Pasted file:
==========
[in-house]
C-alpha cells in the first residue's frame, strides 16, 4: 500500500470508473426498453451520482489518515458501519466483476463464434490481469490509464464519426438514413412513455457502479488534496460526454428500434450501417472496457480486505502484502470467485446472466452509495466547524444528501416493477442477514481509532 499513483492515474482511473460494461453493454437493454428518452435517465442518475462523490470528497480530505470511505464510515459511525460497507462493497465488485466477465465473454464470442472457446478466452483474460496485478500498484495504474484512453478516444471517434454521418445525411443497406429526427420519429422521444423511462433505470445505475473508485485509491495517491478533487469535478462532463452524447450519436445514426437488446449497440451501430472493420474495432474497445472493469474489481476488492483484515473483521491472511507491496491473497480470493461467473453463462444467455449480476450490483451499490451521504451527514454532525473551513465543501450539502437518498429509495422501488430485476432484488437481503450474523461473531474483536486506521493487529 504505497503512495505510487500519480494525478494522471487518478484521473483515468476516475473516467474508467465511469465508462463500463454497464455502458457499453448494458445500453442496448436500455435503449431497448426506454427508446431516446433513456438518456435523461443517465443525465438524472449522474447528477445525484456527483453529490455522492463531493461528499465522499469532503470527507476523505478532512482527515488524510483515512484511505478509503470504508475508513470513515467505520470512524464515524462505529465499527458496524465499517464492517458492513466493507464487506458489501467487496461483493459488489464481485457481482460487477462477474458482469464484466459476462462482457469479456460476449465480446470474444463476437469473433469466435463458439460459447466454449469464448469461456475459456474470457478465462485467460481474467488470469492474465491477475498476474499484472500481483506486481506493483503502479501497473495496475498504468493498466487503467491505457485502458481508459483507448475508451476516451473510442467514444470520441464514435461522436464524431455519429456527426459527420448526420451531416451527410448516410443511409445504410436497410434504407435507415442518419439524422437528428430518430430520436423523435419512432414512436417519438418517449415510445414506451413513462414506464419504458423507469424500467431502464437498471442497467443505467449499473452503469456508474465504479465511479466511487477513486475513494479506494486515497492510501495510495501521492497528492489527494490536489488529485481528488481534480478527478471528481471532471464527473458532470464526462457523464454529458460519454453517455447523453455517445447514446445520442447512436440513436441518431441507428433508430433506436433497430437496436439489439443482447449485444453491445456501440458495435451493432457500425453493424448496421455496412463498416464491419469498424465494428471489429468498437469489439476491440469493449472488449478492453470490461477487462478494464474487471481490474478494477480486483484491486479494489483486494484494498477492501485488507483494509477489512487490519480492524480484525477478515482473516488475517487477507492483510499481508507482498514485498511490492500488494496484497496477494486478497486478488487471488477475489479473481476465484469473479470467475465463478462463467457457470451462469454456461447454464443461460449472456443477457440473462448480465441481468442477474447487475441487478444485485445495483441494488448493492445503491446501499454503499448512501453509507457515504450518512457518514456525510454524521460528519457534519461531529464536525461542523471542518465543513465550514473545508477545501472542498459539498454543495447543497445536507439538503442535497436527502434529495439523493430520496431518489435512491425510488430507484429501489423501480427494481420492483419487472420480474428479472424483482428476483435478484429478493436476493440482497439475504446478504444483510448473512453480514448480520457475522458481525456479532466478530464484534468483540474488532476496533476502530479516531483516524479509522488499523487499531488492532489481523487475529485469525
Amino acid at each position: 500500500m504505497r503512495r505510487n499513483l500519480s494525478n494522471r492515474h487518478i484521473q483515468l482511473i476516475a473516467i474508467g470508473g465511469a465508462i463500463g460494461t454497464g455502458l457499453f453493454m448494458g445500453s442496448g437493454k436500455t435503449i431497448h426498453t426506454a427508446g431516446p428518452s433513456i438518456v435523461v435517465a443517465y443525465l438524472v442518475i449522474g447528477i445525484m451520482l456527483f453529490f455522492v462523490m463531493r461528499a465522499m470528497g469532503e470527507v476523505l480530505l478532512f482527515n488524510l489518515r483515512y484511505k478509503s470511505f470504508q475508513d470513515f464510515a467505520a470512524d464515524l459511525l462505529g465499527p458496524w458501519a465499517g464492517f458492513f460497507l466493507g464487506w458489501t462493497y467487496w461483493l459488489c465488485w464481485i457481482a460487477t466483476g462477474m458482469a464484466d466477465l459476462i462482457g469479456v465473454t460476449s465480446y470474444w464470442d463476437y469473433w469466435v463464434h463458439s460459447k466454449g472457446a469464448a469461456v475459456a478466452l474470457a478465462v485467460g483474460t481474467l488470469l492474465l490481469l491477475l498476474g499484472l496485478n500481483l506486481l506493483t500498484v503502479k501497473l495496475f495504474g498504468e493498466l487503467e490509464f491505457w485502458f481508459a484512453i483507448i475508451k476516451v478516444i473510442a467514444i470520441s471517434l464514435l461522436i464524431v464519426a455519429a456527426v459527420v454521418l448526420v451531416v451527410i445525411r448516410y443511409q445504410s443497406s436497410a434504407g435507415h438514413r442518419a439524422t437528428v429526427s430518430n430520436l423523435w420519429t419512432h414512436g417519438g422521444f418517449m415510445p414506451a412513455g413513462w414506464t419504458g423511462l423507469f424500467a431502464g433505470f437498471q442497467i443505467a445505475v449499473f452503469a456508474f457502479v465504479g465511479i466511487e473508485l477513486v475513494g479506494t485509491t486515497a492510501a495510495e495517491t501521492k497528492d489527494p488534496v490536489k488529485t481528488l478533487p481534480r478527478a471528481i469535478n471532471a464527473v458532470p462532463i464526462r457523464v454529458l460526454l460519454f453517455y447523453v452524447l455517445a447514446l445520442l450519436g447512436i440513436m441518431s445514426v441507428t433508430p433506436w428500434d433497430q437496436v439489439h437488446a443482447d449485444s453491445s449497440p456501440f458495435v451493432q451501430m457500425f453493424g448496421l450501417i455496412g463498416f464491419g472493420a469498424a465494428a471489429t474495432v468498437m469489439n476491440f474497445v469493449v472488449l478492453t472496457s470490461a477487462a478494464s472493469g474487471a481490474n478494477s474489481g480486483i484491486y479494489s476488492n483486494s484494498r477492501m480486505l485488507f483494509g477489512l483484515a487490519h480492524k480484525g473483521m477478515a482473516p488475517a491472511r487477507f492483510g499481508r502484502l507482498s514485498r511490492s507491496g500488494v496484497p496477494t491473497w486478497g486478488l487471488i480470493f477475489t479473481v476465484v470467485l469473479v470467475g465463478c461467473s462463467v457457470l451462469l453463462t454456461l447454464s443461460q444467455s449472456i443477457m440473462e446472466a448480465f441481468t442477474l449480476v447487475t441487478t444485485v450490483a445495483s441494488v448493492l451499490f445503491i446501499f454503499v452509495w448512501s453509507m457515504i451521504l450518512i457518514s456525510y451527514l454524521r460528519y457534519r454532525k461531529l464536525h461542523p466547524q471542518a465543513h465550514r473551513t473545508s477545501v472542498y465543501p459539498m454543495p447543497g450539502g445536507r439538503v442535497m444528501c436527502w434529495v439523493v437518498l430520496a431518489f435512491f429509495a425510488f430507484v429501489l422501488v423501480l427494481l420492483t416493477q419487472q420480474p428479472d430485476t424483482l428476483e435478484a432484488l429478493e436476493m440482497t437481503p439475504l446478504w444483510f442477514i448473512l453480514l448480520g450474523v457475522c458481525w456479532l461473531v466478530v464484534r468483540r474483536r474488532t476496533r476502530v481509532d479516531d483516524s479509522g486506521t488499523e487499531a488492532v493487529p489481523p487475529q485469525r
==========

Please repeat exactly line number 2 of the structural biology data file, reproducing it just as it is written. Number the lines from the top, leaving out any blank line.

C-alpha cells in the first residue's frame, strides 16, 4: 500500500470508473426498453451520482489518515458501519466483476463464434490481469490509464464519426438514413412513455457502479488534496460526454428500434450501417472496457480486505502484502470467485446472466452509495466547524444528501416493477442477514481509532 499513483492515474482511473460494461453493454437493454428518452435517465442518475462523490470528497480530505470511505464510515459511525460497507462493497465488485466477465465473454464470442472457446478466452483474460496485478500498484495504474484512453478516444471517434454521418445525411443497406429526427420519429422521444423511462433505470445505475473508485485509491495517491478533487469535478462532463452524447450519436445514426437488446449497440451501430472493420474495432474497445472493469474489481476488492483484515473483521491472511507491496491473497480470493461467473453463462444467455449480476450490483451499490451521504451527514454532525473551513465543501450539502437518498429509495422501488430485476432484488437481503450474523461473531474483536486506521493487529 504505497503512495505510487500519480494525478494522471487518478484521473483515468476516475473516467474508467465511469465508462463500463454497464455502458457499453448494458445500453442496448436500455435503449431497448426506454427508446431516446433513456438518456435523461443517465443525465438524472449522474447528477445525484456527483453529490455522492463531493461528499465522499469532503470527507476523505478532512482527515488524510483515512484511505478509503470504508475508513470513515467505520470512524464515524462505529465499527458496524465499517464492517458492513466493507464487506458489501467487496461483493459488489464481485457481482460487477462477474458482469464484466459476462462482457469479456460476449465480446470474444463476437469473433469466435463458439460459447466454449469464448469461456475459456474470457478465462485467460481474467488470469492474465491477475498476474499484472500481483506486481506493483503502479501497473495496475498504468493498466487503467491505457485502458481508459483507448475508451476516451473510442467514444470520441464514435461522436464524431455519429456527426459527420448526420451531416451527410448516410443511409445504410436497410434504407435507415442518419439524422437528428430518430430520436423523435419512432414512436417519438418517449415510445414506451413513462414506464419504458423507469424500467431502464437498471442497467443505467449499473452503469456508474465504479465511479466511487477513486475513494479506494486515497492510501495510495501521492497528492489527494490536489488529485481528488481534480478527478471528481471532471464527473458532470464526462457523464454529458460519454453517455447523453455517445447514446445520442447512436440513436441518431441507428433508430433506436433497430437496436439489439443482447449485444453491445456501440458495435451493432457500425453493424448496421455496412463498416464491419469498424465494428471489429468498437469489439476491440469493449472488449478492453470490461477487462478494464474487471481490474478494477480486483484491486479494489483486494484494498477492501485488507483494509477489512487490519480492524480484525477478515482473516488475517487477507492483510499481508507482498514485498511490492500488494496484497496477494486478497486478488487471488477475489479473481476465484469473479470467475465463478462463467457457470451462469454456461447454464443461460449472456443477457440473462448480465441481468442477474447487475441487478444485485445495483441494488448493492445503491446501499454503499448512501453509507457515504450518512457518514456525510454524521460528519457534519461531529464536525461542523471542518465543513465550514473545508477545501472542498459539498454543495447543497445536507439538503442535497436527502434529495439523493430520496431518489435512491425510488430507484429501489423501480427494481420492483419487472420480474428479472424483482428476483435478484429478493436476493440482497439475504446478504444483510448473512453480514448480520457475522458481525456479532466478530464484534468483540474488532476496533476502530479516531483516524479509522488499523487499531488492532489481523487475529485469525